In an interview with FTAdviser, to be published today (27 April), David Ferguson refuted concerns that advisers will be starved of business following the transition away from commission, saying that many clients have previously ‘inappropriately’ believed that advice was free.
He said: “I think we are in a period of transition and there will be lots of disruption on the way through, but I think the opportunities for quality advisers is absolutely immense and they’ve got everything to look forward to.
“In the medium term, I think there is a lot of transition to go through and some costs as people transition their business but, in the end, there are millions of people in the UK that require the services of a good quality financial adviser and I think providing the service quality is high.
“I think IFAs can charge substantially more than what they have probably done in the past and deliver much better client outcomes.”
In recent months there has been much speculation on advisers’ post-RDR income generation capabilities, with numerous surveys published purporting to evidence arguments on both sides of the debate.
In the last month alone research published by CoreData has claimed that advisers in the largest fee bracket between £100-150 per hour could face a 40 per cent drop in income, while another study produced by IFA database MyTouchstone claimed that advisers could earn an average of £148 per hour.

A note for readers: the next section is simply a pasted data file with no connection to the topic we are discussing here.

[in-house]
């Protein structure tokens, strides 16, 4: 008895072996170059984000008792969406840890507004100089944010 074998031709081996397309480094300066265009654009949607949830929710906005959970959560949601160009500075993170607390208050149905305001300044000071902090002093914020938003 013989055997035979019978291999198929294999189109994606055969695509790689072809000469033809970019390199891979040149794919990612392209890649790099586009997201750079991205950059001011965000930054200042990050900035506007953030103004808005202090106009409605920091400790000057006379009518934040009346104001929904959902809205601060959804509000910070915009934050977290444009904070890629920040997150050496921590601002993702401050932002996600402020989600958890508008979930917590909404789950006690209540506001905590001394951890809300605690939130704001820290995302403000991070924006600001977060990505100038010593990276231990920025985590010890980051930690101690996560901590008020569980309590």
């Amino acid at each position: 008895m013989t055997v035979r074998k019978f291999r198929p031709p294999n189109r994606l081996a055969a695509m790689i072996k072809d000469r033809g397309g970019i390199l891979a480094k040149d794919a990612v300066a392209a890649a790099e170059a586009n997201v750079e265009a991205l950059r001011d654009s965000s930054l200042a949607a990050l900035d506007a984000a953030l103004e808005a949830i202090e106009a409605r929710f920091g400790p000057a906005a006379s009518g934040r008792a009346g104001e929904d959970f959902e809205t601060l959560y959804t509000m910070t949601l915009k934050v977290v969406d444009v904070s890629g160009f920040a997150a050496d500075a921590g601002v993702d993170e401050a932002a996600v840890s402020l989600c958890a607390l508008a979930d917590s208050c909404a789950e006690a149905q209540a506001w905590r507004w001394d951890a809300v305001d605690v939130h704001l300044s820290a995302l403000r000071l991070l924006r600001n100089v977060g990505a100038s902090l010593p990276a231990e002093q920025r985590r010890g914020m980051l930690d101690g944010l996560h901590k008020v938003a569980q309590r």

Mr Ferguson said that the ‘winners’ of the RDR will be those advisers that demonstrably deliver “added value” to their clients.
However, responding to previous predictions that many lower- to middle-income consumers will no longer be able to afford advice, Mr Ferguson conceded that some advisers will “struggle” in the post-RDR world.
He said: “I think people have believed that advice was for free and that was probably an inappropriate message for advisers to send out because obviously it has never been free as they have been paying for it through commission in the product.
“So the new transparency that is emerging around this is a good thing. I think some IFAs will struggle to survive in that world; if you are unable to demonstrate a decent service proposition and a return for that fee then obviously you are going to struggle.”
Earlier this month Nucleus confirmed that it had broken into profit for the first time in Q1 2012.